Saturday, August 28, 2010

The Qur'an: cooking with omee, driving with abee

The other day I was with my sisters and we were preparing for an iftar because we were having guests over. We decided to play some Qur'an while we worked, and there were several different options for recitors we could choose. The three of us were arguing over who was the best recitor was...and every time my sister put a different recitor on, we would have an associated memory with his voice.

For example, Abu Bakr Al-Shatery reminded us of cooking with our mom in the kitchen, since that's what she plays when cutting onions and such. Muhammad Jibreel reminded us of riding in the car with our dad, because that's what he plays on long drives.

Then there are certain verses that remind us of our own histories. Like when I come across the ayat in Surat Yusuf where Yaqoub's eyes go white with sorrow and he says: "I only complain of my distraction and anguish to Allah, and I know from Allah that which ye know not...O my sons! go ye and inquire about Joseph and his brother, and never give up hope of Allah's Soothing Mercy: truly no one despairs of Allah's Soothing Mercy, except those who have no faith."

The ayat bring back emotions and memories from the past - a time when I found such great comfort in the verses. And every time I read or hear them, I'm filled with such gratitude that I have Allah (swt) to complain to of my own anguish.

Or one of my ultimate favourite surahs Ad-Duha when Allah (swt) says to His prophet: "Thy Guardian Lord has not forsaken you, nor is He displeased" it brings to mind the beautiful mercy and compassion that Allah had for our prophet, and the same mercy He has for all of us...subhanAllah.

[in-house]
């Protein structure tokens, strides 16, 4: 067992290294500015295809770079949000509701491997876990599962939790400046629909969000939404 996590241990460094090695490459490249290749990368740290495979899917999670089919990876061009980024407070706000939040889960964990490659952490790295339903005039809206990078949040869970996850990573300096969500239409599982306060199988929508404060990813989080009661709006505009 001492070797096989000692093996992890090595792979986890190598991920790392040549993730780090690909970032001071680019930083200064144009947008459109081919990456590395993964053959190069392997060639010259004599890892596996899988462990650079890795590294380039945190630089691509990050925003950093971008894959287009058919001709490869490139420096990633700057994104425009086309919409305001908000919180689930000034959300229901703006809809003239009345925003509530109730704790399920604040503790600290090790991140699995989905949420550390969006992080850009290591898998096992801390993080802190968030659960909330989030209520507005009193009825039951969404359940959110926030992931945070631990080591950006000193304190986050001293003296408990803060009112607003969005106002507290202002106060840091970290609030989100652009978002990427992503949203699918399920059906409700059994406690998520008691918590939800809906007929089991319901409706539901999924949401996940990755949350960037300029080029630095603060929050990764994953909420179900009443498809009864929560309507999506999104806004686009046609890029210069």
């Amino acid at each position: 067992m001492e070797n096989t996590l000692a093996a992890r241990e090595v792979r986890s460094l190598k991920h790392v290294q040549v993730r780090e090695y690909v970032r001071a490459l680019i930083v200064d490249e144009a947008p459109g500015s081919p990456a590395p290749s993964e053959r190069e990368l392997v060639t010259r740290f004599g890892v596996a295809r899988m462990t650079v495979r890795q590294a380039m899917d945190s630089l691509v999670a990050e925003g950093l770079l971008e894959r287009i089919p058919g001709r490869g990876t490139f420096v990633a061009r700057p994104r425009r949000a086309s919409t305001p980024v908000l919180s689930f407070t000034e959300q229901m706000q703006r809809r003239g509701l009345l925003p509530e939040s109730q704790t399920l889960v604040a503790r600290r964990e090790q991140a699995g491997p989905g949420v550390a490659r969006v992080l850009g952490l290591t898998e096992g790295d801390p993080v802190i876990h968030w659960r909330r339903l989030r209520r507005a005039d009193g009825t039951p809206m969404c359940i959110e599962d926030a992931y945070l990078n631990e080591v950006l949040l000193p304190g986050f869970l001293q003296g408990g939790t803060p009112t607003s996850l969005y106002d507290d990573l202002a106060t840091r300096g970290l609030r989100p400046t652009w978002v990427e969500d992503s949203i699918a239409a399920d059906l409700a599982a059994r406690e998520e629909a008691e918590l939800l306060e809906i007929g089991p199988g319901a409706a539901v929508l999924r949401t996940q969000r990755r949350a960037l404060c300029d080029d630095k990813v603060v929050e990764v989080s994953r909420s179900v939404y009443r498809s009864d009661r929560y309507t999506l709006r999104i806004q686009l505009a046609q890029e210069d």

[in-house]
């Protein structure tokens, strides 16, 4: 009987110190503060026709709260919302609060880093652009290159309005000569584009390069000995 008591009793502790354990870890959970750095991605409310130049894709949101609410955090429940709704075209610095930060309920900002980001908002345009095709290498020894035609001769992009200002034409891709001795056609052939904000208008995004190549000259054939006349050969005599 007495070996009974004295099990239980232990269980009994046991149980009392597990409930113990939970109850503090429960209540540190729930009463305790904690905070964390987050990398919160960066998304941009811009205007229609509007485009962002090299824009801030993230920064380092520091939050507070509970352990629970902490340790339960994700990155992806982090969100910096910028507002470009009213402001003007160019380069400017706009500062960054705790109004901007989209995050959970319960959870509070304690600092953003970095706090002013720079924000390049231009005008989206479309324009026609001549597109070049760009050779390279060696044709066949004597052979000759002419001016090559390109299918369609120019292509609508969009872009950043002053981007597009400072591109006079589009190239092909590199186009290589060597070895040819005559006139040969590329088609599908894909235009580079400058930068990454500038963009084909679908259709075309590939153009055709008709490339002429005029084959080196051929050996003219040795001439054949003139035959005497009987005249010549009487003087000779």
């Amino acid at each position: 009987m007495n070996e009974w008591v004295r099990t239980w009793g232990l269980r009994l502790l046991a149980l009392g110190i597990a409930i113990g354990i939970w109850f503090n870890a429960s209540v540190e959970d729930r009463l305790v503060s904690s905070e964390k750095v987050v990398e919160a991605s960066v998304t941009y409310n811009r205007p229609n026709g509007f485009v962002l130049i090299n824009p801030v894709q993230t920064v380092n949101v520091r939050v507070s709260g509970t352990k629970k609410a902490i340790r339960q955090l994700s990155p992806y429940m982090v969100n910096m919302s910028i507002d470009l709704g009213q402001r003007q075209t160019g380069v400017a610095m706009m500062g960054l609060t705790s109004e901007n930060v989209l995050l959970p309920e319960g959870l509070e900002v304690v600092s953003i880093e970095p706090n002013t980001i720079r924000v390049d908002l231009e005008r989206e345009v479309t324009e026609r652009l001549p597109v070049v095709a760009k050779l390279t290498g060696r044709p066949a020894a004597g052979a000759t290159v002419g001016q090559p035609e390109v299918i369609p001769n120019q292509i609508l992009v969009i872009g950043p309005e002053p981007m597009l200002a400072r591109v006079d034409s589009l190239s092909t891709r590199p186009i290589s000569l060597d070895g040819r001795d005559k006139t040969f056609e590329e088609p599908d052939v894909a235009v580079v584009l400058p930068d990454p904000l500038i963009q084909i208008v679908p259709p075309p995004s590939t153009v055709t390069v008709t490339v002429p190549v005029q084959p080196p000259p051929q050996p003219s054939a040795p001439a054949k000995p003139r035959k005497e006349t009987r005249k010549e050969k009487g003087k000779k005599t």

It's kind of cool to have those homey memories associated with the recitation - the Qur'an holds greater significance even beyond it's literal meanings. It's so intertwined in our actions and memories that we can't separate it from our beings. It lives with us, even if we don't realize it. I guess the only thing remaining is for us to live with it, too.


sara said...

this is so true!

Listening to Abdul Basit Abdul Samad recite the end of surah Bakarah always reminds me of waiting at T.L. Kennedy in the back of our gray van for my sisters (and the other people who carpooled with us) to finish class so we could finally go home because we hated taking Urdu classes there on Sundays.

Asmaa said...

Haha, I remember our T.L. Kennedy days. My mom always tried to make us take classes there but we rebelled and she gave up eventually